1777 ENGLISH POETRY 1579-1830: SPENSER AND THE TRADITION

Dr. Mark Akenside

John Brand, in Observations on Popular Antiquities (1777) 113-14n.



Dr. Akenside was born at Newcastle upon Tyne, and received the first Principles of his Education at the very respectable Grammar School there; his Father a reputable Butcher of the Town. A Halt in his Gait, occasioned when a Boy, by the falling of a Cleaver from his Father's Stall, must have been a perpetual Remembrancer of his humble Origin. I mention this, because, from the Biographical Account of him prefixed to the posthumous Edition of his Works, (an Outline with which he himself must have furnished his Friends) one is inclined to believe that he was ashamed of his Birth. — We regret, on perusing it, the Omission of those pleasing and interesting little Anecdotes usually given of the first Indications of Genius. — His Townsmen have many other Reasons that lead to the Confirmation of this Suspicion. — Taking this for granted, it was a great and unpardonable Foible in one of so exalted an Understanding. False Shame was perhaps never more strongly exemplified. The learned World will forgive me for attempting in this Note to defeat his very narrow Purpose, (for I can call by no softer Name) the wishing to conceal from Posterity a Circumstance, that would by no means have lessened his Fame with them. I flatter myself it is compatible with the Respect we owe to the Dead, and even to the Memory of him, who on other Accounts deserved so highly of his Country.

The Distinction of Family is honourable: It is the transmitted Inheritance of great Deserts. But let it be remembered, that Self-creation by personal Merit is the pure Fountain, of which that is too often no more than the polluted Stream. Accidents must always be light, when put in the Scales against Qualities; and they who pique themselves on the Possession of a few Links, of what is at best but a broken Chain, must have the "Semmata quid faciunt?" of Juvenal suggested to them, and be told, that the utmost Kings can do is to confer Titles, they cannot make Men deserve them!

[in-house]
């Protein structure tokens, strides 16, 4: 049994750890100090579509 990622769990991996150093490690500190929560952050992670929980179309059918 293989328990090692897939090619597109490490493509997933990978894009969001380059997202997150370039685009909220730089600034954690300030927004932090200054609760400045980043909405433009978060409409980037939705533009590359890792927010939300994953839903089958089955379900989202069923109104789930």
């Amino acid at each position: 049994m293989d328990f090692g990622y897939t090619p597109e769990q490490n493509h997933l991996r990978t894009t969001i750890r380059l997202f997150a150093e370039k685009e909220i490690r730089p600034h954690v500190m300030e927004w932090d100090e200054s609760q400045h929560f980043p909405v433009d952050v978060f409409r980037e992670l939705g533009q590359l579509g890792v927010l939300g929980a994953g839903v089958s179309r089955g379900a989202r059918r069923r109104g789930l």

The Propriety of this Reasoning can only be felt by philosophical Spirits: The World (wisely, on its own Account) reprobates such Doctrine: Yet while others are boasting with the Roman Governor of old, that with large Sums they obtained this Freedom, let those in the same Predicament with our Poet, conscious of having been honoured by the GOOD BEING with the first Distinctions of Nature, the rare Gifts of Genius and of the Understanding, which they have not abused, call to Mind, in supporting themselves against the Envy of the great Vulgar and of the small, a Consideration, which is of the strictest philosophical Truth, THE AKENSIDES are FREE BORN!